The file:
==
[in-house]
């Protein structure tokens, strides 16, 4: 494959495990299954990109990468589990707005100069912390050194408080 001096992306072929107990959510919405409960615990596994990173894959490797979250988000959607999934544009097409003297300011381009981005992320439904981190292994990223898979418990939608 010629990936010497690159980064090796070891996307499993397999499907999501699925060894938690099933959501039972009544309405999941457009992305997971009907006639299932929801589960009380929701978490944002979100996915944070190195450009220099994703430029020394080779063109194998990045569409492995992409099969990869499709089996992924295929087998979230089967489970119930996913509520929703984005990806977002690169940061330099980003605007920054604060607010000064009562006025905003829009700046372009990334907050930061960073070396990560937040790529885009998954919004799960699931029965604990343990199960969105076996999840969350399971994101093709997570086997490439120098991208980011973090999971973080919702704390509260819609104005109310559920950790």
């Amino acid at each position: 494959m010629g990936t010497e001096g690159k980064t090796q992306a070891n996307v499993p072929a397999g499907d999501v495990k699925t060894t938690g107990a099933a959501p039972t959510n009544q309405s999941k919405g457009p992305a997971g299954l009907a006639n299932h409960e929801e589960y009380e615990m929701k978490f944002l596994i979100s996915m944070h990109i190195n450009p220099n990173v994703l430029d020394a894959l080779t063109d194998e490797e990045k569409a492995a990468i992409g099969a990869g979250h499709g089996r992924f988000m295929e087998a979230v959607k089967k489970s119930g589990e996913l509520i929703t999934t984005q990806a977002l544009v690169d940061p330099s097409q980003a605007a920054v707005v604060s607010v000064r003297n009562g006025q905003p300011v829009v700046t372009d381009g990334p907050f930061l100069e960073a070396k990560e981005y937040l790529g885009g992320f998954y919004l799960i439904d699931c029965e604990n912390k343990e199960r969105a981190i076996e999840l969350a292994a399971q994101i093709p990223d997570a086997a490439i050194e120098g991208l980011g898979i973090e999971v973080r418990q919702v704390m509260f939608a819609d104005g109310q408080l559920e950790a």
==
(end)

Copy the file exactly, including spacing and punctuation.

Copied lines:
[in-house]
């Protein structure tokens, strides 16, 4: 494959495990299954990109990468589990707005100069912390050194408080 001096992306072929107990959510919405409960615990596994990173894959490797979250988000959607999934544009097409003297300011381009981005992320439904981190292994990223898979418990939608 010629990936010497690159980064090796070891996307499993397999499907999501699925060894938690099933959501039972009544309405999941457009992305997971009907006639299932929801589960009380929701978490944002979100996915944070190195450009220099994703430029020394080779063109194998990045569409492995992409099969990869499709089996992924295929087998979230089967489970119930996913509520929703984005990806977002690169940061330099980003605007920054604060607010000064009562006025905003829009700046372009990334907050930061960073070396990560937040790529885009998954919004799960699931029965604990343990199960969105076996999840969350399971994101093709997570086997490439120098991208980011973090999971973080919702704390509260819609104005109310559920950790």
């Amino acid at each position: 494959m010629g990936t010497e001096g690159k980064t090796q992306a070891n996307v499993p072929a397999g499907d999501v495990k699925t060894t938690g107990a099933a959501p039972t959510n009544q309405s999941k919405g457009p992305a997971g299954l009907a006639n299932h409960e929801e589960y009380e615990m929701k978490f944002l596994i979100s996915m944070h990109i190195n450009p220099n990173v994703l430029d020394a894959l080779t063109d194998e490797e990045k569409a492995a990468i992409g099969a990869g979250h499709g089996r992924f988000m295929e087998a979230v959607k089967k489970s119930g589990e996913l509520i929703t999934t984005q990806a977002l544009v690169d940061p330099s097409q980003a605007a920054v707005v604060s607010v000064r003297n009562g006025q905003p300011v829009v700046t372009d381009g990334p907050f930061l100069e960073a070396k990560e981005y937040l790529g885009g992320f998954y919004l799960i439904d699931c029965e604990n912390k343990e199960r969105a981190i076996e999840l969350a292994a399971q994101i093709p990223d997570a086997a490439i050194e120098g991208l980011g898979i973090e999971v973080r418990q919702v704390m509260f939608a819609d104005g109310q408080l559920e950790a």